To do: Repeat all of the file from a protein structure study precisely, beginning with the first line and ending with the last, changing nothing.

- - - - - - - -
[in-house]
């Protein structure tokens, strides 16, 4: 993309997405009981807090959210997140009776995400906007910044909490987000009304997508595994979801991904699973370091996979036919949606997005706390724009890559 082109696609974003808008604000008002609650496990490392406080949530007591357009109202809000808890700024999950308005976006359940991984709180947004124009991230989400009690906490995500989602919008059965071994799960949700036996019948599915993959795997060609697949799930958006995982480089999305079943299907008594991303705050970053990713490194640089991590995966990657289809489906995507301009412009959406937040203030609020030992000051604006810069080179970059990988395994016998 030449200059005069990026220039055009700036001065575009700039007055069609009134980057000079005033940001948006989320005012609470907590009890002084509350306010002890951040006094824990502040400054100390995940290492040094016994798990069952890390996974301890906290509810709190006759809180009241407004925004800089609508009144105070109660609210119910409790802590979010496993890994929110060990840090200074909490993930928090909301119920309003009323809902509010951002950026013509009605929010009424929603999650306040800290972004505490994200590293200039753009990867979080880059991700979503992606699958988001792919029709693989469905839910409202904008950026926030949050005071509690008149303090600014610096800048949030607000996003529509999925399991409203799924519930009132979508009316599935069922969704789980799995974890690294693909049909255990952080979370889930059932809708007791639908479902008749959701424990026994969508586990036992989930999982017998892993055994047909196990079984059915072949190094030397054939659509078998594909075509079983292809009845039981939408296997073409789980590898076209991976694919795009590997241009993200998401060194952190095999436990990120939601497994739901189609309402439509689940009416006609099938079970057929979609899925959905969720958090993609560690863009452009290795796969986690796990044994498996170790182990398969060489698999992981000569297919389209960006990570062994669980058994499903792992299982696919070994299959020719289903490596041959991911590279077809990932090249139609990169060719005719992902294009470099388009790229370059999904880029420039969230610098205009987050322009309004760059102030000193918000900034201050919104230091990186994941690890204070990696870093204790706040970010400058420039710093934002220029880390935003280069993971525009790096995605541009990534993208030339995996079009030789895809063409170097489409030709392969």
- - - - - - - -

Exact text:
[in-house]
């Protein structure tokens, strides 16, 4: 993309997405009981807090959210997140009776995400906007910044909490987000009304997508595994979801991904699973370091996979036919949606997005706390724009890559 082109696609974003808008604000008002609650496990490392406080949530007591357009109202809000808890700024999950308005976006359940991984709180947004124009991230989400009690906490995500989602919008059965071994799960949700036996019948599915993959795997060609697949799930958006995982480089999305079943299907008594991303705050970053990713490194640089991590995966990657289809489906995507301009412009959406937040203030609020030992000051604006810069080179970059990988395994016998 030449200059005069990026220039055009700036001065575009700039007055069609009134980057000079005033940001948006989320005012609470907590009890002084509350306010002890951040006094824990502040400054100390995940290492040094016994798990069952890390996974301890906290509810709190006759809180009241407004925004800089609508009144105070109660609210119910409790802590979010496993890994929110060990840090200074909490993930928090909301119920309003009323809902509010951002950026013509009605929010009424929603999650306040800290972004505490994200590293200039753009990867979080880059991700979503992606699958988001792919029709693989469905839910409202904008950026926030949050005071509690008149303090600014610096800048949030607000996003529509999925399991409203799924519930009132979508009316599935069922969704789980799995974890690294693909049909255990952080979370889930059932809708007791639908479902008749959701424990026994969508586990036992989930999982017998892993055994047909196990079984059915072949190094030397054939659509078998594909075509079983292809009845039981939408296997073409789980590898076209991976694919795009590997241009993200998401060194952190095999436990990120939601497994739901189609309402439509689940009416006609099938079970057929979609899925959905969720958090993609560690863009452009290795796969986690796990044994498996170790182990398969060489698999992981000569297919389209960006990570062994669980058994499903792992299982696919070994299959020719289903490596041959991911590279077809990932090249139609990169060719005719992902294009470099388009790229370059999904880029420039969230610098205009987050322009309004760059102030000193918000900034201050919104230091990186994941690890204070990696870093204790706040970010400058420039710093934002220029880390935003280069993971525009790096995605541009990534993208030339995996079009030789895809063409170097489409030709392969």